If the individual sits in an upright position, the intrapleural fluid accumulates in the costodiaphragmatic recess due to gravity.

In this case, the needle should be inserted into the 8th or 9th intercostal space in the midaxillary line during expiration, which will help avoid injuring the inferior border of the lung.

Additionally, the needle should be oriented upward in order to avoid penetrating the deep side of the recess, which is a thin layer of diaphragmatic parietal pleura and diaphragm overlying the liver.

Of note, caution should be taken as any thoracentesis done below the 9th rib has a risk of injury to abdominal structures, like the liver if doing a thoracentesis on the right lung.

Okay, now just a few words on pneumothorax.

Air can accumulate in the pleural cavity because of a penetrating wound of the parietal pleura, such as a bullet or knife wound.

The lungs are particularly vulnerable at the apices as the cervical pleura extends above the first rib and clavicle.

However, a pneumothorax can also occur spontaneously, in which case it’s termed a spontaneous pneumothorax.

No matter the cause, when there’s air in the pleural cavity, this can present with varying degrees of severity depending on the extent of the pneumothorax.

Symptoms of a pneumothorax include shortness of breath and sudden unilateral pleuritic chest pain.

On clinical examination, the chest wall on the affected side might appear bigger than the normal side.

On palpation, chest expansion is uneven due to decreased chest wall movement of the affected side and tactile fremitus is decreased on the affected side.

On percussion, the extra air in the pleural space causes hyperresonance on the affected side, and breath sounds are diminished on the affected side.

On a chest x-ray, there’s a retracted visceral pleural edge, which is seen as a thin, sharp white line, alongside a decreased lung volume due to the lung collapsing.

The space beyond the visceral line is mostly black, because the space where the lung should be is filled with air.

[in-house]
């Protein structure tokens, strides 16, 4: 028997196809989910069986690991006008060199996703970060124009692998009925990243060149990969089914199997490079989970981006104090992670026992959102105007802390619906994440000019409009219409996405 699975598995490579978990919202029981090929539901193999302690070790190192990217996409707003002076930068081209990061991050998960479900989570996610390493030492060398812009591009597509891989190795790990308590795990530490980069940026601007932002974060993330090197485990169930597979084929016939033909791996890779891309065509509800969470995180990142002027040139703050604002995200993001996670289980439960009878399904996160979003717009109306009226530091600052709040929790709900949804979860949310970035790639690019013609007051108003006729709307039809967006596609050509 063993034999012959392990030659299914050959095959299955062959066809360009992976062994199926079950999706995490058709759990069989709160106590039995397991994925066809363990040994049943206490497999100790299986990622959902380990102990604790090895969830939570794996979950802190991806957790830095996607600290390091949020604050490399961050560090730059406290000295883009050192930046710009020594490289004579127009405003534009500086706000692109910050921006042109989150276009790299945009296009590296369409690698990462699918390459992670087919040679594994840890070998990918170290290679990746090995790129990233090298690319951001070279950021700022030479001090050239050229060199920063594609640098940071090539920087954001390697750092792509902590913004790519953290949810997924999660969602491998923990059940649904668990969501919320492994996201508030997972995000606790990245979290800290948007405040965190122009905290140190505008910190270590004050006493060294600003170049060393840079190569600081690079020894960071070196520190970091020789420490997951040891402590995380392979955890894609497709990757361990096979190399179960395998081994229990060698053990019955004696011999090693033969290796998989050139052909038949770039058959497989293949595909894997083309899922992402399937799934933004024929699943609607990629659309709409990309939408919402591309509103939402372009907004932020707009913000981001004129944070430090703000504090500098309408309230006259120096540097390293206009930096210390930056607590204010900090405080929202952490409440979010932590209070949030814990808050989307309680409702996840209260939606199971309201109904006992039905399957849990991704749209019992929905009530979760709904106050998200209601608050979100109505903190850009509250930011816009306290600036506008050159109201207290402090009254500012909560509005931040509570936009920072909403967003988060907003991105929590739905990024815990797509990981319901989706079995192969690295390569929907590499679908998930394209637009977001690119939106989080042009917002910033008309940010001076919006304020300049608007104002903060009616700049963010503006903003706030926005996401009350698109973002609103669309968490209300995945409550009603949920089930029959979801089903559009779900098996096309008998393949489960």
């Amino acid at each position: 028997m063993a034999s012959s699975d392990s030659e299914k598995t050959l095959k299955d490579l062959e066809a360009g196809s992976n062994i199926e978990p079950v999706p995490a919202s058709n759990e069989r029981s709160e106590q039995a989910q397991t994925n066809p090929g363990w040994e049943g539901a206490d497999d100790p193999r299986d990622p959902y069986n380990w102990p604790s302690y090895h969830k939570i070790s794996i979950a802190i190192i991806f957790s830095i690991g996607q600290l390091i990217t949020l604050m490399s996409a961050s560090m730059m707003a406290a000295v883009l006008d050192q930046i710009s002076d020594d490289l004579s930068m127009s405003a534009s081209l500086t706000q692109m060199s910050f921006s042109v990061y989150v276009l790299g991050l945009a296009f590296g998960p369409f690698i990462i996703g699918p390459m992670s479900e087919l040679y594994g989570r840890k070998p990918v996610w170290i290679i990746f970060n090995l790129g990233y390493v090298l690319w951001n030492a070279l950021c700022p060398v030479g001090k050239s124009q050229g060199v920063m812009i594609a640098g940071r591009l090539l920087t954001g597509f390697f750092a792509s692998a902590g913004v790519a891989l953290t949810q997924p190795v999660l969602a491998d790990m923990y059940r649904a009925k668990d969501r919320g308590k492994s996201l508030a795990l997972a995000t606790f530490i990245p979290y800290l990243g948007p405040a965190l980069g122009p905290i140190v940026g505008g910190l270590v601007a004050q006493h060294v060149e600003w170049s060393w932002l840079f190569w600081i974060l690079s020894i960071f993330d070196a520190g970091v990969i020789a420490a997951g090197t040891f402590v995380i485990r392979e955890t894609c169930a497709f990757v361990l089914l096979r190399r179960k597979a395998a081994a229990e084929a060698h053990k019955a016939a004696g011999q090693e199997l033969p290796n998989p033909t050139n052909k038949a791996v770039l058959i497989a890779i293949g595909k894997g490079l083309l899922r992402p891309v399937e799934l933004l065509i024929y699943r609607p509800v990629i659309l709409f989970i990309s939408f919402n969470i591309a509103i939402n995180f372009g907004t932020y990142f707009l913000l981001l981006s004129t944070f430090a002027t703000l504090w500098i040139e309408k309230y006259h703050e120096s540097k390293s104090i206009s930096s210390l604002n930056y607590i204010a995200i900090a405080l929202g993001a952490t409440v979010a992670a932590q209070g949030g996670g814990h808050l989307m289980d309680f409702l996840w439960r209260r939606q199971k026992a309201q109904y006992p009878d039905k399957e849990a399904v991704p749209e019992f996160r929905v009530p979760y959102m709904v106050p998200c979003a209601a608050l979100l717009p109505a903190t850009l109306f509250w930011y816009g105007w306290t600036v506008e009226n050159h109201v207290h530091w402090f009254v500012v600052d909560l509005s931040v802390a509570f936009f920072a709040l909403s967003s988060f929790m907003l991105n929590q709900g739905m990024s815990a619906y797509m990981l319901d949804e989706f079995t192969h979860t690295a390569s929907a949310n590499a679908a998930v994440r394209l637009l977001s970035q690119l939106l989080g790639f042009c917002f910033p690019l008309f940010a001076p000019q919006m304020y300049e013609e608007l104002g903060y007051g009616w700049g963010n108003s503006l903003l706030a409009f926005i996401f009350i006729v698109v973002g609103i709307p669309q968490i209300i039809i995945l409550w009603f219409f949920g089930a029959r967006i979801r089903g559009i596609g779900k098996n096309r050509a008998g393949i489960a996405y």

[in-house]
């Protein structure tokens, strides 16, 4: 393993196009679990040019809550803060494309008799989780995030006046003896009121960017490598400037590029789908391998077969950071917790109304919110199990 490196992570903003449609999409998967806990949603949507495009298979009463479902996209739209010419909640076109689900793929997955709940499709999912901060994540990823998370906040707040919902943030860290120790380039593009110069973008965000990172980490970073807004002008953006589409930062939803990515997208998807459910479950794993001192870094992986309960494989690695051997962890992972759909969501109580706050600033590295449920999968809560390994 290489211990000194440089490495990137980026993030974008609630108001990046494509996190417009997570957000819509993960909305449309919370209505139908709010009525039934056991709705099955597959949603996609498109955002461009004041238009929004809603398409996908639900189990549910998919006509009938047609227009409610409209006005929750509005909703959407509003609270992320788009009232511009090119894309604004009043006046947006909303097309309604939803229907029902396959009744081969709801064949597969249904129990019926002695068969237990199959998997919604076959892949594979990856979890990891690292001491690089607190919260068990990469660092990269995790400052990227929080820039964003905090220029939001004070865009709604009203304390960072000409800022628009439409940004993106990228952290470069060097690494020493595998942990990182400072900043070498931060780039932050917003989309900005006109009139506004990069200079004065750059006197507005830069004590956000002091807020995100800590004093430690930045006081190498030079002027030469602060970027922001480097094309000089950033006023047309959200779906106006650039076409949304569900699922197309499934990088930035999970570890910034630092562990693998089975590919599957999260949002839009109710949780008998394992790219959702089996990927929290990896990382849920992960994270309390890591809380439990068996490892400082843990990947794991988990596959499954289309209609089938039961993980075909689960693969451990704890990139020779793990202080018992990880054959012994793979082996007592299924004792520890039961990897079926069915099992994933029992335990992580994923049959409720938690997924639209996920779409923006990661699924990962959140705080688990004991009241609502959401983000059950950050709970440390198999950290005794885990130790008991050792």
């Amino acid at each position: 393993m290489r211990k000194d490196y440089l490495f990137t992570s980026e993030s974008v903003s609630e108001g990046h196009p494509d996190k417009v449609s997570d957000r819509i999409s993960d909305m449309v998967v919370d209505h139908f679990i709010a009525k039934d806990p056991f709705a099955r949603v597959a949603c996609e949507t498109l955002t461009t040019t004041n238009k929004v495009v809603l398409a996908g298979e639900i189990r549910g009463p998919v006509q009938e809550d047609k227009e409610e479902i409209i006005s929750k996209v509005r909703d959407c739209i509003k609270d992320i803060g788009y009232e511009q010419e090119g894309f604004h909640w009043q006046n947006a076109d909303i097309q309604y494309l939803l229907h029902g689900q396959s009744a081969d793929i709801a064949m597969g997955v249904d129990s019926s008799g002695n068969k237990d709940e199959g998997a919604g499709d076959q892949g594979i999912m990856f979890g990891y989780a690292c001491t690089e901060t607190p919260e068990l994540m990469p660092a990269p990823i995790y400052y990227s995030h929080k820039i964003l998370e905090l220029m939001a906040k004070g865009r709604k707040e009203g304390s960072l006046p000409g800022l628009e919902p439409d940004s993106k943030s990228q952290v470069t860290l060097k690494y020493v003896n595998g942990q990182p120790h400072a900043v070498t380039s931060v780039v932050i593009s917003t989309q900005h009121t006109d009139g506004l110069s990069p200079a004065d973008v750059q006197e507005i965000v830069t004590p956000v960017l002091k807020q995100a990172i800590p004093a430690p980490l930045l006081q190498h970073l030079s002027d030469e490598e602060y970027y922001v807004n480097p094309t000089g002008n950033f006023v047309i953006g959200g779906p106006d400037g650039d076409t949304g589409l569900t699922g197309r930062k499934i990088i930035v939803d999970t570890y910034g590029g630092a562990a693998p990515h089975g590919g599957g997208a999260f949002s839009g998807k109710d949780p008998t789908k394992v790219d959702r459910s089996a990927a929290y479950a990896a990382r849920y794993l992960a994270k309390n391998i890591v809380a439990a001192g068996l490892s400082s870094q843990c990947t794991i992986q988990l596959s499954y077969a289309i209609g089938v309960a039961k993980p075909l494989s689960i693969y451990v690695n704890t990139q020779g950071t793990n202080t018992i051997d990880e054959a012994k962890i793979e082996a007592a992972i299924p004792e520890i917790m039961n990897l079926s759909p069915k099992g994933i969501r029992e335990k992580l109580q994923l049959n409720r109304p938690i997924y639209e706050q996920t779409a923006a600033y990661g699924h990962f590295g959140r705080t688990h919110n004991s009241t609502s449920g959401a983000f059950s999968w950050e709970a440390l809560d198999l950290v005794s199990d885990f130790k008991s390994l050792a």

When there’s only a small amount of air in the pleural space, the individual is usually hemodynamically stable, and can be treated conservatively.

However a larger pneumothorax can result in significant collapse of the corresponding lung and requires advanced treatment.

A pneumothorax can also escalate into what is known as a tension pneumothorax, where air continues to enter the pleural space and is unable to leave.

This is because with a tension pneumothorax, there’s a flap of tissue close to the area of air entry that creates a one-way valve for air to flow in the pleural space, but does not allow air out..

A tension pneumothorax typically has a more severe clinical presentation.

See, that’s because air can’t get out, so it rapidly accumulates in the pleural cavity, compressing the other organs in the mediastinum, including the heart, leading to increased thoracic pressure, which causes lower systemic venous return to the heart and a decreased cardiac output.

Other clinical signs include increased heart rate and breathing rate, d distended neck veins and distant muffled heart sounds.

With a tension pneumothorax, there may also be a mediastinal shift on a chest x-ray, which is seen as a tracheal deviation and displacement of chest structures away from the affected side.

However, a tension pneumothorax should be recognized clinically and treated immediately to achieve decompression, since it can cause rapid deterioration of the viral signs.

So, typically the quickest way to allow for air evacuation is needle thoracostomy which is often done in the second intercostal space on the affected side, at the midclavicular line, which decompresses the chest and provides an escape route for the trapped air.

Since anatomy always comes in handy, you can identify the second costal cartilage by using the sternal angle.

Once you locate the sternal angle, the intercostal space below it is the second intercostal space, which you can follow by palpation to the midclavicular line for needle insertion.

Alternatively, you can also use the 4th or 5th intercostal space at the midaxillary line for decompression.

Following needle decompression, a thoracostomy tube is typically placed

Speaking of which, chest tubes can be used for a variety of other reasons as well.

Right off the bat, a chest tube is a good idea when air, blood, fluid, pus or a combination of these accumulates in the pleural cavity.

In this case, the chest tube is inserted in either the 4th or 5th intercostal space at the anterior axillary or mid axillary line, and then guided through the skin, subcutaneous tissue, serratus anterior, intercostal muscles, and parietal pleura.

In order to safely do this and prevent injury to surrounding structures, we use the triangle of safety, which is formed anteriorly by the lateral border of the pectoralis major muscle, posteriorly by the lateral border of the latissimus dorsi muscle and inferiorly by a horizontal line from the nipple or 5th intercostal space.